Here is some free advice to Conservatives who want to bring back Boris Johnson: don’t.
Deltapoll has compared his reputation with those of his party, Rishi Sunak, Keir Starmer and the Labour Party. The results are clear. His ratings are worse than those of Sunak; he is as unpopular as his party – which means extremely unpopular.
Deltapoll tested there of the qualities that tend to influence the outcomes of general elections: competence, trustworthiness and whether voters feel that leaders and their parties are “on my side”. Here are the results, ranked from the most positive to most negative scores:
In each case, Starmer and his party are in positive territory; their figures are similar. The similarity is as important as the fact that favourable responses outnumber unfavourable responses. As far as the general public is concerned, Starmer and Labour are one and the same. If their figures diverged, it would be a sign of trouble – if, for example, the leader were seen as weak, or a decent leader held back by a badly damaged party “brand”.
No such divergence troubles Labour – but it does affect the Conservatives, and in a way that should warn them off wanting Johnson back. For what Deltapoll’s figures show is that Johnson’s personal reputation is similar to his party’s – but, on competence and trustworthiness, far worse than Sunak’s. (On the remaining quality, being “on my side”, Sunak’s advantage over his party and Johnson is small. This may reflect the views of some voters towards the Prime Minister’s wealth and, possibly, the stories last year about his wife’s tax arrangements.)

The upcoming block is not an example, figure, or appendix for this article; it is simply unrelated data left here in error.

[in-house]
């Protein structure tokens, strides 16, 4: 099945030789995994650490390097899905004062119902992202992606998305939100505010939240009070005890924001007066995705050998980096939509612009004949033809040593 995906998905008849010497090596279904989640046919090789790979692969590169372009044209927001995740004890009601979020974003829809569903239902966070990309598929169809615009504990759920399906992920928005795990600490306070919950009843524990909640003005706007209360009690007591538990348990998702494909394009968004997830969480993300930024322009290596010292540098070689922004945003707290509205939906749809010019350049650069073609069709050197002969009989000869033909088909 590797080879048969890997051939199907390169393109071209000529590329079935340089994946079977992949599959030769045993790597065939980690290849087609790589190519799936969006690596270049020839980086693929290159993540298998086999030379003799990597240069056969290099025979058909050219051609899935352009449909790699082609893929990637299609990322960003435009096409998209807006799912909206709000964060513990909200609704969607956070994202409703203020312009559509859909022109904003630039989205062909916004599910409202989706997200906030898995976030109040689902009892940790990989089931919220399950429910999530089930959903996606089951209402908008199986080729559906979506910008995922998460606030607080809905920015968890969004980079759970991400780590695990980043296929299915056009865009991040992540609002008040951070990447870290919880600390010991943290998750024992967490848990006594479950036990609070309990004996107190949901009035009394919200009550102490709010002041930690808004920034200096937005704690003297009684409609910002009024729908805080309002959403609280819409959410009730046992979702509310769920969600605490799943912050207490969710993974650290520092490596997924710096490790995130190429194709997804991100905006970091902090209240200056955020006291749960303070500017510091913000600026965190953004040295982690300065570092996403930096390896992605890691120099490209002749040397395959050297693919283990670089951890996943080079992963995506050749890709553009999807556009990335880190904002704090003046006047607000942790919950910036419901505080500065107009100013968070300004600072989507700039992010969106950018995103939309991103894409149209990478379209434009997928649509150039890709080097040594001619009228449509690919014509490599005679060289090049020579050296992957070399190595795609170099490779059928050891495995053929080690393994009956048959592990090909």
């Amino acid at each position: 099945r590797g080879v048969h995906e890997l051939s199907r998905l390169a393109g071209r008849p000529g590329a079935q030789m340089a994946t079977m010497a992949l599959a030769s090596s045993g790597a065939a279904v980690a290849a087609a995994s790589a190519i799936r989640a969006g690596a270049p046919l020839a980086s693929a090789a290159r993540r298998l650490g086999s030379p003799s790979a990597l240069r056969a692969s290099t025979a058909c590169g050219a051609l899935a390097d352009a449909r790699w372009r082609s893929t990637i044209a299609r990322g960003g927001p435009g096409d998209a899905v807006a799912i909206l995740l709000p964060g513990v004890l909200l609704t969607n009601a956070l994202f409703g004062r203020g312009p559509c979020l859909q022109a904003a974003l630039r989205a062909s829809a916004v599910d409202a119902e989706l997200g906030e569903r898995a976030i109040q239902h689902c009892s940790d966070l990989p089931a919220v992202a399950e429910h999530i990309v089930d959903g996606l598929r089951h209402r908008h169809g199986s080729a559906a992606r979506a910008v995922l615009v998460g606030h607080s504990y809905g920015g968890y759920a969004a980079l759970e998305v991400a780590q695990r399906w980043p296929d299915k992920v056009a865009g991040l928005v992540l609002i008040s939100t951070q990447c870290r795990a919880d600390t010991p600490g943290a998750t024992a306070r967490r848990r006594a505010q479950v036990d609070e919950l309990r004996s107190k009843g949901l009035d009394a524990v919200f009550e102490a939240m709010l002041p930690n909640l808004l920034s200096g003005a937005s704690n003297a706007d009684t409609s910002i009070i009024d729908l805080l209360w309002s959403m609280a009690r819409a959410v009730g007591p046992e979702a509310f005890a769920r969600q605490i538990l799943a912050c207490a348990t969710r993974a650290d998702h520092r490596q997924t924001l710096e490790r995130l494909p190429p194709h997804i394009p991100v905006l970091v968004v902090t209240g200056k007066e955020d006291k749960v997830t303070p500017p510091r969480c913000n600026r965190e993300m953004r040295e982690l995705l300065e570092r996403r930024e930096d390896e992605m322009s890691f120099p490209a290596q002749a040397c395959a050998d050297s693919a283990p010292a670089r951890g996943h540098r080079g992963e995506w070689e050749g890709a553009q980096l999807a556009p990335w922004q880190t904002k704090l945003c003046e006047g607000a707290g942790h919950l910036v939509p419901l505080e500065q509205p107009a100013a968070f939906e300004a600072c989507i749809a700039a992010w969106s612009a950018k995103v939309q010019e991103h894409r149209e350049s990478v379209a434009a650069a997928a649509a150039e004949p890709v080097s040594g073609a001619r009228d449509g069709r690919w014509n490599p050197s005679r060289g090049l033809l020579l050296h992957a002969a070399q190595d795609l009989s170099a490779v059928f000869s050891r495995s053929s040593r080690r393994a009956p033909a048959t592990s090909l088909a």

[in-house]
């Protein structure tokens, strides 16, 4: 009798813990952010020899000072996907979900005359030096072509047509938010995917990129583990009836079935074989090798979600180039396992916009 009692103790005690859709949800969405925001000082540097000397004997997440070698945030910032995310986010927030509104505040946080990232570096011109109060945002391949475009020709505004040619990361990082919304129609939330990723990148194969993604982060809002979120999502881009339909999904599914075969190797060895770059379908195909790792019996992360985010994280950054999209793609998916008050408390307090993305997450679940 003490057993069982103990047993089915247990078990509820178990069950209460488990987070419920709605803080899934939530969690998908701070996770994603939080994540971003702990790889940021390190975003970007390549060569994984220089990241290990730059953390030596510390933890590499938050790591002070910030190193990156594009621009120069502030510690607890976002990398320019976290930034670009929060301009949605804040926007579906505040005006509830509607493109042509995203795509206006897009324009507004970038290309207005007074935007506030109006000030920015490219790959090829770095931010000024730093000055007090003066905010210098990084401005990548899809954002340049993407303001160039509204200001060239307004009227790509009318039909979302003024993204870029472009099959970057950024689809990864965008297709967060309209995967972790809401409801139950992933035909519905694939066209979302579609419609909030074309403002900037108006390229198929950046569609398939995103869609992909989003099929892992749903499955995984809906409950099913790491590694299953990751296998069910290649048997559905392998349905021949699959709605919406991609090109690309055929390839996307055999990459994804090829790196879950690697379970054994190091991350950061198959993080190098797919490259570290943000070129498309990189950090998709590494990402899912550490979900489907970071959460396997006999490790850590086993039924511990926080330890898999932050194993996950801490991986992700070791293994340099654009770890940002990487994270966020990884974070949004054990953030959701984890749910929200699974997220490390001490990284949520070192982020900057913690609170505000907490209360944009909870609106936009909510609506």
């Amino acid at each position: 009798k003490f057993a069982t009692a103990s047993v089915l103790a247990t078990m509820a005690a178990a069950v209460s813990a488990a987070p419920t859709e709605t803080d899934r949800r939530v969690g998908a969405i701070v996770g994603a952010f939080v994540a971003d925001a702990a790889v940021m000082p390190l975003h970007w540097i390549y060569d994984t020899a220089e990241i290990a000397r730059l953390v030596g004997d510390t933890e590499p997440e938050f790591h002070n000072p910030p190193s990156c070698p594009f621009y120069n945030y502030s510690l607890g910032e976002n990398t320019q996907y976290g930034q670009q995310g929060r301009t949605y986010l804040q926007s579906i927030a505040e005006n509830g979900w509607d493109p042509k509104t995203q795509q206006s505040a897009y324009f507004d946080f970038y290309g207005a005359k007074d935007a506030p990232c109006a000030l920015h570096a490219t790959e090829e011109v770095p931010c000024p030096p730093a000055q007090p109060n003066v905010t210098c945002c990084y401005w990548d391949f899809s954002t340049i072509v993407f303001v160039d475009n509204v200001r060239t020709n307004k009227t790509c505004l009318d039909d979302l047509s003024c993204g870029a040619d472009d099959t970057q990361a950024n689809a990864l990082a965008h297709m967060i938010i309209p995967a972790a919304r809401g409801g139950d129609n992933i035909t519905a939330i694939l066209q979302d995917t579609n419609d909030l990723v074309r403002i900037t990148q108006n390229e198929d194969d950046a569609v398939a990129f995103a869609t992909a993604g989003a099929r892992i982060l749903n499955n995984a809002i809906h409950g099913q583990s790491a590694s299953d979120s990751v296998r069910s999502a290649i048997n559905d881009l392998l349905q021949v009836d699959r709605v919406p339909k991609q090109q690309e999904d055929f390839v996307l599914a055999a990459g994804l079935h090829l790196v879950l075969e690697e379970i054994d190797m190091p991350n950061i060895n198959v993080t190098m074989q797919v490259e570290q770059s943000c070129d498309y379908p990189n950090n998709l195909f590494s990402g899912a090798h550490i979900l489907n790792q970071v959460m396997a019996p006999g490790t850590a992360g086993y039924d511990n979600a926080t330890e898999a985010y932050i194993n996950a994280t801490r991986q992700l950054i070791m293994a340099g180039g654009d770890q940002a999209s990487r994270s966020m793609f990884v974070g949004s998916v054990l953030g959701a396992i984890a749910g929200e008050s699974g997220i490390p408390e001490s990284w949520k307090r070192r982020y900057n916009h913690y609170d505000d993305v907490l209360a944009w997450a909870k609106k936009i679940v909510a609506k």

The larger point is that the party’s reputation is awful. It’s net scores are minus 27 on competence, minus 37 on trust and minus 35 on being “on my side”. No party can win an election without a marked improvement in those ratings. As a first goal, it needs to match Sunak on competence and trust. Its net ratings would still be negative, but far less disastrous. In other words, the Tories’ immediate challenge is to win over those voters that respect the Prime Minister but not his party. It is not immediately obvious that this can be done if Sunak is replaced by someone who voters dislike as much as the Conservatives as a whole.
Further evidence of the hole the Tories are in comes from answers to another battery of questions :
Overall, a Labour government would bring greater contentment than a Conservative government, and a majority government is preferred to a coalition. But within those totals are some intriguing individual figures. “Disgusted” is the most common reaction to a Tory majority (few people feel this about a Labour majority) – but “unease” dominates feelings towards either a Conservative or Labour-led coalition. The most common positive response to each outcome is hope, with happiness a close second for a Labour government, as long as it has a majority.
It should be said that when respondents are asked how they would vote if Johnson did replace Sunak as Prime Minister, the figures are virtually identical. Neither man can claim an advantage over the other on this point. If the Tories were, say ten points ahead of Labour, then changing leader might make sense. But a sixteen-point deficit (and Deltapoll is, as usual, at the lower end of polls’ reports of Labour leads) argues that the notion of bringing Johnson back lacks clear evidence of electoral benefit. Indeed, it is more likely to make things worse.